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We arrived a few minutes before the restaurant opened at 11:30 on a Monday. This picture was taken right as they were opening the doors. Clearly, it’s a popular place. Luckily, our party of 5 was able to squeeze in and secure the last remaining table.

The restaurant is located within a block of Union Square, which is a festive place during this time of year.

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We ordered a couple of appetizers to start with.

Gyoza

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I found these to be fairly standard. Not exceptional but not really bad either. The wrapper had a good chew to it, but the browning was a little uneven, a little burned at parts.

Chicken Karaage

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This was a pretty good chicken karaage. A crispy exterior covered really moist and juicy chicken thigh meat.

Shoyu Ramen

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Here came our much-anticipated ramens. Each bowl has the option of shoyu, miso or shio – this was shoyu. I would say this bowl was fairly pedestrian. The flavor of the soup was decent – it had a hearty soy flavor without being too salty. I didn’t think it had too much depth though. I would have preferred the noodles to be a little more chewy too; they weren’t overcooked, but they weren’t al dente.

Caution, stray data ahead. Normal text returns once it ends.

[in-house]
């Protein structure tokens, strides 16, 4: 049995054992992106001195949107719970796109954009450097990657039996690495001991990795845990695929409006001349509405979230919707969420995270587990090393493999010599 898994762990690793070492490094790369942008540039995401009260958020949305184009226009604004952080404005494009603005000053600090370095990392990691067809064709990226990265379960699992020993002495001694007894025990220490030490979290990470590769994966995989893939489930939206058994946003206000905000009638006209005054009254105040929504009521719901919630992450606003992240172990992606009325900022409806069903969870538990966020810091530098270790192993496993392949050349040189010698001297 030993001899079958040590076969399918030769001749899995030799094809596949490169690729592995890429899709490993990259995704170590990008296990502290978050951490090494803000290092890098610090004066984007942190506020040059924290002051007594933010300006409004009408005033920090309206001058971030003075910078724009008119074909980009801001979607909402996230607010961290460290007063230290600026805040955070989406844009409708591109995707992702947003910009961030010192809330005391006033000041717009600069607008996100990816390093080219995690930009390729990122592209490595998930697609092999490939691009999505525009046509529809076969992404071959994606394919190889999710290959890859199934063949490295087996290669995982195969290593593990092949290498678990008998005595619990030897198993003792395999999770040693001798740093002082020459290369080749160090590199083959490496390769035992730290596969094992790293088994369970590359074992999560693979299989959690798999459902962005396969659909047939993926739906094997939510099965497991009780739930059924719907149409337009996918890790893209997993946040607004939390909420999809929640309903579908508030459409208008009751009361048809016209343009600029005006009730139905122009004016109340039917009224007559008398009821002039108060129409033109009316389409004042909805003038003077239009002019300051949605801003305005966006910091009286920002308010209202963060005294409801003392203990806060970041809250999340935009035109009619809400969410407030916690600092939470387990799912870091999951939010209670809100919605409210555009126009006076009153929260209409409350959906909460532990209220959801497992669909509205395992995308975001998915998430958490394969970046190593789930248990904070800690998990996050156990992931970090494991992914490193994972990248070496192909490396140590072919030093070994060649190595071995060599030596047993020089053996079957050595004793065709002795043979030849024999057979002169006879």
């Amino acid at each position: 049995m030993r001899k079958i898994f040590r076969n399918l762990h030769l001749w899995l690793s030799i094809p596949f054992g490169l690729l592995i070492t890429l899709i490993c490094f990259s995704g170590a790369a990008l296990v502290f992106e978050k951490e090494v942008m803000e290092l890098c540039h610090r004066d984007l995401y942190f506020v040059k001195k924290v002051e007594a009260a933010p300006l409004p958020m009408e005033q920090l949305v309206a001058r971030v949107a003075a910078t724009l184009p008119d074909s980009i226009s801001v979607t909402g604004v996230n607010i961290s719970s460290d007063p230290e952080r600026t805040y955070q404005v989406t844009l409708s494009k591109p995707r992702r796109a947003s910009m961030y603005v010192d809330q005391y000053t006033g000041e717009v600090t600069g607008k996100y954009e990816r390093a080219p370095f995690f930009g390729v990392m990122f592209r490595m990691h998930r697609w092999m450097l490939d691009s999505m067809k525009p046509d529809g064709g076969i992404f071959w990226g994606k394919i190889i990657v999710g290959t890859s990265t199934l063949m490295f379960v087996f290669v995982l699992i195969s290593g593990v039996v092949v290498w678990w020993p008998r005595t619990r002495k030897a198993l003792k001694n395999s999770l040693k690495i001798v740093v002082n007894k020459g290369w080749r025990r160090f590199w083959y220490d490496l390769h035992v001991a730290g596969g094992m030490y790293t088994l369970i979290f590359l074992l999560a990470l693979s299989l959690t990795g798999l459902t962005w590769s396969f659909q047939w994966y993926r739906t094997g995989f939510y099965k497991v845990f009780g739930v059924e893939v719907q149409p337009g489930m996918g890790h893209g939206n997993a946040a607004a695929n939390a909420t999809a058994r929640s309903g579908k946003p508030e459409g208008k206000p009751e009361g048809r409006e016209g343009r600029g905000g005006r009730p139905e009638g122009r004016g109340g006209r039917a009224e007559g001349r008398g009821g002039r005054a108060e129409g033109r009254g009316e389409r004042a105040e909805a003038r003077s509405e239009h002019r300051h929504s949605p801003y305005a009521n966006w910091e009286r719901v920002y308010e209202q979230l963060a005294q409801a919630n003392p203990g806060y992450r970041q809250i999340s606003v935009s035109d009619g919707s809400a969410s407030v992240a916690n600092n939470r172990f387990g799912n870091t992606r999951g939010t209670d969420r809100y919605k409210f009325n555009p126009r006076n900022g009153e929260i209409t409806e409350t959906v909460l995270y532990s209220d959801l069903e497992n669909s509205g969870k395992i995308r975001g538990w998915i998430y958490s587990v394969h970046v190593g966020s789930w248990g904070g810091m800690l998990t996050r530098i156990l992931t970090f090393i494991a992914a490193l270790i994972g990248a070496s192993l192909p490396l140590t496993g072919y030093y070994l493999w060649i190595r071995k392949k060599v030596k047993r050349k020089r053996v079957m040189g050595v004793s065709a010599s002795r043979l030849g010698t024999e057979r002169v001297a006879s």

Katana-Ya Ramen (Shio)

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The eponymous ramen is this bowl filled with fried gyoza, chicken karaage, corn and egg. The shio broth was pleasant, though somewhat light in flavor. I’m not really a fan of fried things in my soup – my preference is to have them on the side to dip on the spot.

The ramen at Katana-Ya is fairly mediocre to the ramen standards I’ve been accustomed to in LA. Having said that, it’s a decent bowl that could satisfy a craving on a cold day. I wouldn’t say it’s worthwhile to wait in that line though…

Fraiche – 12/16/10

Fraiche Culver City
9411 Culver Blvd
Culver City, CA 90232

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Chef Benjamin Bailly is a bit of a blogger darling. During his short stint at Petrossian in West Hollywood, I read blog after blog post raving about his food. I’m not really a huge fan of caviar, and I don’t go out of my way to find a caviar-centric menu. As a result, while there were some dishes I absolutely loved (the truffle mac and cheese, for one), I don’t think I fully appreciated my meal at Petrossian.